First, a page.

5 Property Tax Questions You Need to Ask

1. What is the assessed value of the property? Note that assessed value is generally less than market value. Ask to see a recent copy of the seller’s tax bill to help you determine this information.

2. How often are properties reassessed, and when was the last reassessment done? In general, taxes jump most significantly when a property is reassessed.

3. Will the sale of the property trigger a tax increase? The assessed value of the property may increase based on the amount you pay for the property. And in some areas, such as California, taxes may be frozen until resale.

4. Is the amount of taxes paid comparable to other properties in the area? If not, it might be possible to appeal the tax assessment and lower the rate.

5. Does the current tax bill reflect any special exemptions that I might not qualify for? For example, many tax districts offer reductions to those 65 or over.

1 thought on “5 Property Tax Questions You Need to Ask”

  1. Don’t forget – assessments are in arrears. That means the data used in the comparable sales approach, in the income approach, and even in the cost approach should be taken from previous time periods that are probative of value based upon the date of assessments. For 2009 assessments, the data would originate in 2007 and 2008.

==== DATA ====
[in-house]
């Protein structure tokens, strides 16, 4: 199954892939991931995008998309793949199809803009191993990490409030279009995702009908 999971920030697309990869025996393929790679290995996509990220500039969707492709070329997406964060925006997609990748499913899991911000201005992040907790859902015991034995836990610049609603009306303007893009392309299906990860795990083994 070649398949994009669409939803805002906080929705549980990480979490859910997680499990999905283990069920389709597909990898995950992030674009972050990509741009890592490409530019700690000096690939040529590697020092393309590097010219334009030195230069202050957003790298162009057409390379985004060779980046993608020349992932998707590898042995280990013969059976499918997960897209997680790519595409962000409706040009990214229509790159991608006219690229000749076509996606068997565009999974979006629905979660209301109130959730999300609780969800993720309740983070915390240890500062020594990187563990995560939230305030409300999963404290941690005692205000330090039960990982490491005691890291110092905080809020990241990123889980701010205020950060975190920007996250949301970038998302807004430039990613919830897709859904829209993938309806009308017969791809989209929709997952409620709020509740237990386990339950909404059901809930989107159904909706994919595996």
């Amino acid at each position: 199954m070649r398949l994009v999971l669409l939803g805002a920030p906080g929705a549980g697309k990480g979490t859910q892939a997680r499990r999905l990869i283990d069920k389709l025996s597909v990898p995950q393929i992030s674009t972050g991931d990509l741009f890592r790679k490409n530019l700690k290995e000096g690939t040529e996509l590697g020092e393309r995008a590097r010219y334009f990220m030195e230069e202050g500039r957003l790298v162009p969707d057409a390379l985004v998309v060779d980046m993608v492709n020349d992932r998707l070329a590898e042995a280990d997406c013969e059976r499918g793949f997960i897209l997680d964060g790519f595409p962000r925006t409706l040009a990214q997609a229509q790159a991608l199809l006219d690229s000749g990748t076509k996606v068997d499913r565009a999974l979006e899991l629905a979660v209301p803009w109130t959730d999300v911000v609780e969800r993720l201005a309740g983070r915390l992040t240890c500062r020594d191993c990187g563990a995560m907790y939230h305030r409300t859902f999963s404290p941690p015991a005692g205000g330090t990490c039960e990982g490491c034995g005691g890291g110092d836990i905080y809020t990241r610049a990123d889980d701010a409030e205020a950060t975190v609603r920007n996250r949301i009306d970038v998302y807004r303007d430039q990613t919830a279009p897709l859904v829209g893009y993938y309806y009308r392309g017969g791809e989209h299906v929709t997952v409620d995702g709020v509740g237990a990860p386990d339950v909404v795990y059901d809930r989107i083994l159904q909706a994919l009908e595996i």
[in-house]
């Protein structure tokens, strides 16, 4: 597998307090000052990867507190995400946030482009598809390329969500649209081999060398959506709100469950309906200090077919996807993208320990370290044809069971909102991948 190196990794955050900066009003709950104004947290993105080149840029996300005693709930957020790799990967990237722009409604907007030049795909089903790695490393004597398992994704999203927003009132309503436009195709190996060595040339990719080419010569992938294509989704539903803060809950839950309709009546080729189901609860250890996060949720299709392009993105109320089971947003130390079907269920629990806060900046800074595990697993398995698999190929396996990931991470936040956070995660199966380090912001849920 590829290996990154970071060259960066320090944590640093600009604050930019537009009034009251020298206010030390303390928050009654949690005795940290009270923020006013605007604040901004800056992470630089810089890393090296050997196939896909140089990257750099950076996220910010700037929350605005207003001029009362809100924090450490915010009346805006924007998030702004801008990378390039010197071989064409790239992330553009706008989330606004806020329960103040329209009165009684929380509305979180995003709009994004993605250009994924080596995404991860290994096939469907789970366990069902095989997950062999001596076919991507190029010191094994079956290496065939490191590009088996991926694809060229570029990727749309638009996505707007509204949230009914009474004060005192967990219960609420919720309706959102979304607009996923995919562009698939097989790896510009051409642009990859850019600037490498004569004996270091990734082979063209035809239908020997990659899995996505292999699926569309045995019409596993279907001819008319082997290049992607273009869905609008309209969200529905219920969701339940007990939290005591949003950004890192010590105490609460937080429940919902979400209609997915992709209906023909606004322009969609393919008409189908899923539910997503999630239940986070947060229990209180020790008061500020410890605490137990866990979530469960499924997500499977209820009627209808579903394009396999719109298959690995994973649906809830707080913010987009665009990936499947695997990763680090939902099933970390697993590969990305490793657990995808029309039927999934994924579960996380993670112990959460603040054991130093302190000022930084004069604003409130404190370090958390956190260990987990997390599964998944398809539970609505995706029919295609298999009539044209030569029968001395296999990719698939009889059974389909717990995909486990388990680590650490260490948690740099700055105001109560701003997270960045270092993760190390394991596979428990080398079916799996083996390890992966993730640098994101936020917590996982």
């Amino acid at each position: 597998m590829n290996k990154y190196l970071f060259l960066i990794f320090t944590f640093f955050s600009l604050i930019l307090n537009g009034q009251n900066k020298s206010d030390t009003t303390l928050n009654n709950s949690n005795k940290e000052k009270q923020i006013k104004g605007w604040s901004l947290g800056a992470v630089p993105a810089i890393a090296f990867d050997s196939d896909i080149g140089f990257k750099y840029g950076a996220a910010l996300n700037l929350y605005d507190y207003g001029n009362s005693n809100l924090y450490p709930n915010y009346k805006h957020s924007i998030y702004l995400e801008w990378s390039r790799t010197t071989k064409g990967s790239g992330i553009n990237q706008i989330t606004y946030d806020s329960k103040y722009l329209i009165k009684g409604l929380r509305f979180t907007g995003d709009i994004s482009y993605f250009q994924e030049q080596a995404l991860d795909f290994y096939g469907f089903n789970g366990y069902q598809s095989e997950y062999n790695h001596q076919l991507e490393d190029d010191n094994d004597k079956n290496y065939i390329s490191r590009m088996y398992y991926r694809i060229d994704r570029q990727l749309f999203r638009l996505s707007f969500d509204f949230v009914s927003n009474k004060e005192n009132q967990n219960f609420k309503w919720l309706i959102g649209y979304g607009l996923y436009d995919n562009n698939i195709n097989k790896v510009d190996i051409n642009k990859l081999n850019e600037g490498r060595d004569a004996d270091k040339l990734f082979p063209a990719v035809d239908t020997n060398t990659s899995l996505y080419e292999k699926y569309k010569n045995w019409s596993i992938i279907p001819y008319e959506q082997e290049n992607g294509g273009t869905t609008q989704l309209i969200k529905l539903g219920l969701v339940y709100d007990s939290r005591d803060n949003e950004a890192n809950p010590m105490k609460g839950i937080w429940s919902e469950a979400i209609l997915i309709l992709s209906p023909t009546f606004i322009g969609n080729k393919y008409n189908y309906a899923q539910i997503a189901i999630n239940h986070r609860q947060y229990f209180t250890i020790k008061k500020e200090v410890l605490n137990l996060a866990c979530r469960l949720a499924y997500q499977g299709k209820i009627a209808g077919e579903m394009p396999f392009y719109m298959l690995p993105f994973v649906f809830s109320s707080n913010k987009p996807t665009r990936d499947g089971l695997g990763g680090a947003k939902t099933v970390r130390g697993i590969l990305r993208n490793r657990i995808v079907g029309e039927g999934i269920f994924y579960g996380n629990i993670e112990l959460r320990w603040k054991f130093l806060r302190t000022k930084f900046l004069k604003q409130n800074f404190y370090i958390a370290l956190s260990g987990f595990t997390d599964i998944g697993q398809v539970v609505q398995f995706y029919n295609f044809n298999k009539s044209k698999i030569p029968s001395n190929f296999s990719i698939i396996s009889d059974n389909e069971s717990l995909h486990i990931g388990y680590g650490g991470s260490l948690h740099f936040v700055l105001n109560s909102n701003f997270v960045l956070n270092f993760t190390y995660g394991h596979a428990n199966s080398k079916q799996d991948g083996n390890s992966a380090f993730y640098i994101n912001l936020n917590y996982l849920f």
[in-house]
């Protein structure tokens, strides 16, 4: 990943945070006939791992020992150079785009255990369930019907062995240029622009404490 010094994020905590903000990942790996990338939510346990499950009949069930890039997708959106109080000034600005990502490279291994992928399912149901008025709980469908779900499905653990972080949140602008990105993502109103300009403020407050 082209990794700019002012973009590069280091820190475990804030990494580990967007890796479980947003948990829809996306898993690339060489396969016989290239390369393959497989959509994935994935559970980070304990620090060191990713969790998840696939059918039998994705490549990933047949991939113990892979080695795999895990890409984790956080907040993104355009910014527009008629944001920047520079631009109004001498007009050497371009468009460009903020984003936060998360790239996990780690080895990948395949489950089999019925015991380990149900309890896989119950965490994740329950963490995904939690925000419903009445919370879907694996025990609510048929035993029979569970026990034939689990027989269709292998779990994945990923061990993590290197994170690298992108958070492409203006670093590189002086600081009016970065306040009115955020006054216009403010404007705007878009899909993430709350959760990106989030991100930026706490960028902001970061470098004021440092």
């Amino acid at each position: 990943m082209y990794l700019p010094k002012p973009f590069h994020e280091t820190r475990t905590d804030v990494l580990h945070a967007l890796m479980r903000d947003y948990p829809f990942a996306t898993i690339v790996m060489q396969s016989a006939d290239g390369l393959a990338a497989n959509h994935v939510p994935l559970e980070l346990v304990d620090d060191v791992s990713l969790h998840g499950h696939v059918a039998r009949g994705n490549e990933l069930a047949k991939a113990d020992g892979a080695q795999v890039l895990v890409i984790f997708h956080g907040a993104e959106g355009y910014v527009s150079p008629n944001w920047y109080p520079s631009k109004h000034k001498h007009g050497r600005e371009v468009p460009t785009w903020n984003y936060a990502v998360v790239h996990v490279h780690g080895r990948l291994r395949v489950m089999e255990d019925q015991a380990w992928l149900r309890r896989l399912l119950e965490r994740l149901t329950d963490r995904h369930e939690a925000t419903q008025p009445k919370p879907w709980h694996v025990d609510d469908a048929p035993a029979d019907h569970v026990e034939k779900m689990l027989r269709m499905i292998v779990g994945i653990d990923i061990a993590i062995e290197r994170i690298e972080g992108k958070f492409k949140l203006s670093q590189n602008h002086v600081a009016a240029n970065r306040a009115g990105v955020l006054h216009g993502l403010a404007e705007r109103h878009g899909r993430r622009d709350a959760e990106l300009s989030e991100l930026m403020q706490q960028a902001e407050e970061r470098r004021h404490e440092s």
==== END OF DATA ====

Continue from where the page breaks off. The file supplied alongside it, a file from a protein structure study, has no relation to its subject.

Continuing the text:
In addition, there are two fundamental principles in assessment. “Value in Exchange” uses “fair market value” concepts, which typically rely on “fee simple” status on the date of assessment. “Fee simple” requires “unencumbered” or “vacant” hypotheticals, and the employment of market data to determine values.

    Some jurisdictions, however, rely on “Value in Use” – and then the actual data derived from an individual property is meaningful, and other assets may be included. In “value in use” the worth of the cows might be added to the value of the land. “Value in Exchange” would ignore the number of cows and seek the value only of the land.

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